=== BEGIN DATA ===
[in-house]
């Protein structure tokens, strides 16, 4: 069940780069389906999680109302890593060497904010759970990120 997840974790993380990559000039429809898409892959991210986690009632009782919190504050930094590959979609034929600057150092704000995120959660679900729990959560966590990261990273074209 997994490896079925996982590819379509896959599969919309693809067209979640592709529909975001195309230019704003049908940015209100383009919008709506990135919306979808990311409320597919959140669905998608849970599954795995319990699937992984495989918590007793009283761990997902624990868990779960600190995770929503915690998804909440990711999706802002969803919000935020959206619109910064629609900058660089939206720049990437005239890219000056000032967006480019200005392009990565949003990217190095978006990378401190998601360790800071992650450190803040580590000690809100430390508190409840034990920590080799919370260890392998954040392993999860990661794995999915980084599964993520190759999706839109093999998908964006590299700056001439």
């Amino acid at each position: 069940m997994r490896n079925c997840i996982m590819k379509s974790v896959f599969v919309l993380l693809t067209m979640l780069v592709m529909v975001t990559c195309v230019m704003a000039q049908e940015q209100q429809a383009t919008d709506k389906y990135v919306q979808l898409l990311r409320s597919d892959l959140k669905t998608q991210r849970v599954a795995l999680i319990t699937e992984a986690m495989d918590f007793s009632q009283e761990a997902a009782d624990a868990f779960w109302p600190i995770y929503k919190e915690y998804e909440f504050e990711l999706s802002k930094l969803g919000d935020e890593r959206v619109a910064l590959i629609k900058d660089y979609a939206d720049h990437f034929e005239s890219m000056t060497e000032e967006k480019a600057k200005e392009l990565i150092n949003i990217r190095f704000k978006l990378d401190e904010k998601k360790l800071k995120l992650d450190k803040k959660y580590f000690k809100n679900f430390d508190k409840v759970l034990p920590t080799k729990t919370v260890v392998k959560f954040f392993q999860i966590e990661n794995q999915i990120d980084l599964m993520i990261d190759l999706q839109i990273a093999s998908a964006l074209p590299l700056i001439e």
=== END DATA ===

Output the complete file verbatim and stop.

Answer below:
[in-house]
């Protein structure tokens, strides 16, 4: 069940780069389906999680109302890593060497904010759970990120 997840974790993380990559000039429809898409892959991210986690009632009782919190504050930094590959979609034929600057150092704000995120959660679900729990959560966590990261990273074209 997994490896079925996982590819379509896959599969919309693809067209979640592709529909975001195309230019704003049908940015209100383009919008709506990135919306979808990311409320597919959140669905998608849970599954795995319990699937992984495989918590007793009283761990997902624990868990779960600190995770929503915690998804909440990711999706802002969803919000935020959206619109910064629609900058660089939206720049990437005239890219000056000032967006480019200005392009990565949003990217190095978006990378401190998601360790800071992650450190803040580590000690809100430390508190409840034990920590080799919370260890392998954040392993999860990661794995999915980084599964993520190759999706839109093999998908964006590299700056001439």
């Amino acid at each position: 069940m997994r490896n079925c997840i996982m590819k379509s974790v896959f599969v919309l993380l693809t067209m979640l780069v592709m529909v975001t990559c195309v230019m704003a000039q049908e940015q209100q429809a383009t919008d709506k389906y990135v919306q979808l898409l990311r409320s597919d892959l959140k669905t998608q991210r849970v599954a795995l999680i319990t699937e992984a986690m495989d918590f007793s009632q009283e761990a997902a009782d624990a868990f779960w109302p600190i995770y929503k919190e915690y998804e909440f504050e990711l999706s802002k930094l969803g919000d935020e890593r959206v619109a910064l590959i629609k900058d660089y979609a939206d720049h990437f034929e005239s890219m000056t060497e000032e967006k480019a600057k200005e392009l990565i150092n949003i990217r190095f704000k978006l990378d401190e904010k998601k360790l800071k995120l992650d450190k803040k959660y580590f000690k809100n679900f430390d508190k409840v759970l034990p920590t080799k729990t919370v260890v392998k959560f954040f392993q999860i966590e990661n794995q999915i990120d980084l599964m993520i990261d190759l999706q839109i990273a093999s998908a964006l074209p590299l700056i001439e």